They don't have much in the way of maternal instinct but they make up for it with eagerness to please.
In the nudie flick The Muthers, which opened this month in 1968, two groups of people located somewhere in Southern California between No Budget and No Inhibitions spend an inordinate amount of time putting the ’60s ethos of free love to the test. You have the teens, who party and get laid, and the mothers, who do the same, but with more skill. The movie is just a lighthearted little softcore romp, quaint by today's standards, but notable for the fun attitude it brings to the proceedings. The plot, such as it is, eventually coalesces around one teen's feelings of neglect and tendency toward self-destruction, and the title derives from the fact that for some reason she can't spell “mother” properly.
But don't let our suggestion that there's a plot scare you—this flick is just one long sex scene after another. None of it is explicit, or even frontal for that matter. Mainly the performers just grind and wiggle. But it's still pretty stimulating because one of the moms is Virginia Gordon. For those unfamiliar, Gordon was an in-demand nude model, who, like a fine reposado tequila, just got more golden and more potent as time went by. She's in her thirty-second year in this film, and her body makes every other performer, including those twelve years younger than her, look like walking cookie dough. Safe to say your muther—or mother, even—never looked like that. I know—you can't take your eyes off them, can you?
Grinding is how I keep my muscle tone. Three-hundred fifty reps to go.
What's a crime? Being unable to identify the artist.
Has the Mexican crime art revival passed? Maybe, but not on Pulp Intl. We've talked about this niche quite a bit, and today we're veering back in that direction to share this piece entitled “Crimen Perfecto,” painted during the early 1980s by someone who signed as Yuno. Yuno who? We dunno. Do you? You do? Let us know. Actually, we don't expect you to know, because these artists were rarely properly credited, nor properly compensated, we suspect.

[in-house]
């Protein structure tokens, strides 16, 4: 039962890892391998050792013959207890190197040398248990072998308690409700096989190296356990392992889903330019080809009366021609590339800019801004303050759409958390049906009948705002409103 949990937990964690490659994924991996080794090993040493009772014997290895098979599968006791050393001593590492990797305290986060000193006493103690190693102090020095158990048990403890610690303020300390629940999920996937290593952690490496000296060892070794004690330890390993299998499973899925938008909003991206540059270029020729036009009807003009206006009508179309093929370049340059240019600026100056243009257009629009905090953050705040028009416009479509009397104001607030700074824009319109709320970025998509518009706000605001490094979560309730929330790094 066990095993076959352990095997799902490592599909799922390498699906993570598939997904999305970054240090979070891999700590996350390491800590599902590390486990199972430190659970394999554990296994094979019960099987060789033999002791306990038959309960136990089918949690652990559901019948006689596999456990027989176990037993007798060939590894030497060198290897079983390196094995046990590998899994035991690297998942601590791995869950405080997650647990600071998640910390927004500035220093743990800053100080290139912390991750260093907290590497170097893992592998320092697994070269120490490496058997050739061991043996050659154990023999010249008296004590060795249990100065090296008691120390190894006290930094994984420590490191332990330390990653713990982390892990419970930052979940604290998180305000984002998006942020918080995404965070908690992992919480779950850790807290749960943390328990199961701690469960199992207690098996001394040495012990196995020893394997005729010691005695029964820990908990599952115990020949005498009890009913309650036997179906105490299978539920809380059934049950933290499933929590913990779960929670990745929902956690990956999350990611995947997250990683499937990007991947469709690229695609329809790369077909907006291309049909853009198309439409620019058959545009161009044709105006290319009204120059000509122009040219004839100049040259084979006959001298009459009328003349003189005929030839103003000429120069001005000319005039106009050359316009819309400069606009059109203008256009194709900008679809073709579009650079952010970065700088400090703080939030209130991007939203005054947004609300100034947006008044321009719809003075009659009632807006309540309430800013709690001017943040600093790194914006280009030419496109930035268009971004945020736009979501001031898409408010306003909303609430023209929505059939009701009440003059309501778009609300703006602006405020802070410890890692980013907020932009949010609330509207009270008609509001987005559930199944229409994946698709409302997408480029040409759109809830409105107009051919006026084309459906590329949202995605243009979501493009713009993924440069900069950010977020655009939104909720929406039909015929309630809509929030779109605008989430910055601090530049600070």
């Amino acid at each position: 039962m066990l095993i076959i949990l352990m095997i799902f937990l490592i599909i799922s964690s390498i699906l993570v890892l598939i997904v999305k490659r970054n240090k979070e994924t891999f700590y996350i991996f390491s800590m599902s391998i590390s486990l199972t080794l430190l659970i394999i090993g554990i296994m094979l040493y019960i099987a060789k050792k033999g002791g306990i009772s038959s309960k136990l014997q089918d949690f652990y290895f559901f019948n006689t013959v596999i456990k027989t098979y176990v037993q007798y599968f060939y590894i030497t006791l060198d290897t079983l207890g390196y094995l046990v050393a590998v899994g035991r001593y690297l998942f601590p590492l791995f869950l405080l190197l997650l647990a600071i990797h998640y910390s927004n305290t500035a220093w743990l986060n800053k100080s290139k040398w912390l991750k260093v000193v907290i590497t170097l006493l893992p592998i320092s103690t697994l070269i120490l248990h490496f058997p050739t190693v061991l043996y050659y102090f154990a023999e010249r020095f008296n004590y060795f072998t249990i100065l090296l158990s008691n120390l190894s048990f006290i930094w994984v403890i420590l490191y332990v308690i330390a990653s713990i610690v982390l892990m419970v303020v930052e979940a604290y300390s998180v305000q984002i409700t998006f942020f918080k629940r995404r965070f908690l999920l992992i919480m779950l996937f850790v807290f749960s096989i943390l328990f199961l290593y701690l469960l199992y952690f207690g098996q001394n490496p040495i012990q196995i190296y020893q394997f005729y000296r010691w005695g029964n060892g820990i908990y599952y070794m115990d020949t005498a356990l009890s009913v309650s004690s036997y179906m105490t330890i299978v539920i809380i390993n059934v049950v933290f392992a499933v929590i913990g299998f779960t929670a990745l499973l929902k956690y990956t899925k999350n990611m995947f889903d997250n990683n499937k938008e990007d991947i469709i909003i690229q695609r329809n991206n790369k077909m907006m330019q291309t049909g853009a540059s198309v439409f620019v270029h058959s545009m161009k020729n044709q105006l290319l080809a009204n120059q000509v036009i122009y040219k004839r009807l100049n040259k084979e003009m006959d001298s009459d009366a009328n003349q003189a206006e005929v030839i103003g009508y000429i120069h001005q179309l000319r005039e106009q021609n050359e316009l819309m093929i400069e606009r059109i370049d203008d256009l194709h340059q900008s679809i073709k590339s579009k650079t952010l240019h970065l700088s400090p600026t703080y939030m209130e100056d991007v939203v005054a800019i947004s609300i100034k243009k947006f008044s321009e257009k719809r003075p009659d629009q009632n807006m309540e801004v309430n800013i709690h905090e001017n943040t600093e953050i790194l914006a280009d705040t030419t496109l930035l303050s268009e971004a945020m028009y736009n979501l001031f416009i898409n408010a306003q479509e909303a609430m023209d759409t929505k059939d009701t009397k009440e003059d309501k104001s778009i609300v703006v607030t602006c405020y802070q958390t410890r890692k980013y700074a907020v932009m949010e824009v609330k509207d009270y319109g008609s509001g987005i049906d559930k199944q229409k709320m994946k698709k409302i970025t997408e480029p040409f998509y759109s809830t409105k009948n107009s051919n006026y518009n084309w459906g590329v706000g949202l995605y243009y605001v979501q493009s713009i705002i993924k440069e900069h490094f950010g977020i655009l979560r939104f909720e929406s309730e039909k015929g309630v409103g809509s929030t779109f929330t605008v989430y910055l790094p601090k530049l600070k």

For that reason they never could have expected interest in their work to rekindle, but it did, and for a while auctions in these were pretty active, both online and in brick-and-mortar. The technical execution on display isn't what you'd usually find in classic paperback art, but as critic Ken Johnson wrote in the New York Times in 2015, “The value of [Mexican crime] paintings isn’t to be found in their aesthetic sophistication or refinement. This is truly art for the masses, as kitschy as it is amusing.”
He forgot to mention horrifying and violent. A smart person once said that violent societies have violent amusements, and Mexico, like the U.S., has certain strains in its culture that persistently glorify mayhem. Art such as this gives you a glimpse of that, put to pasteboard via brush and paint. While the artists remain mostly unknown, what they produced resonates all these decades later. See more wild Mexican crime art here, here, here, and here.
Tarzan destroyed on social media after posting photo of himself with lion he killed for sport.
Tarzan and the Lost Empire, originally serialized in 1928 and ’29 in Blue Book Magazine, was entry twelve in Edgar Rice Burroughs' Tarzan series, and some would say the concept had jumped the shark—and the lion—at this point. Basically, Tarzan stumbles upon a remnant of the Roman Empire hidden deep in the mountains somewhere in Africa and—as this 1951 cover by Robert Stanley depicts—is dragged into their coliseum bloodsports. In later books he'd venture to a subterranean world, find a city of talking gorillas, and fly a fighter plane for the RAF (maybe that one isn't so strange, since he had the civilian identity of John Clayton).
Burroughs was never mistaken for a great writer, but his Tarzan books sold millions of copies and the character remains one of the best known in pulp literature. As tough as he was, we doubt even the King of the Jungle could have survived social media. But Tarzan was not one with whom to trifle. We can totally picture an adventure where he goes to Silicon Valley to battle the forces of shame. It ends when he learns the evil mastermind is Mark Zuckerberg, swings on a DSL cable into Facebook, and lays waste to the place. “Shame me, Zuckerberg? Me Tarzan! You lame!”
In this week's episode she uses two torpedoes to blow up Monroe and Mansfield.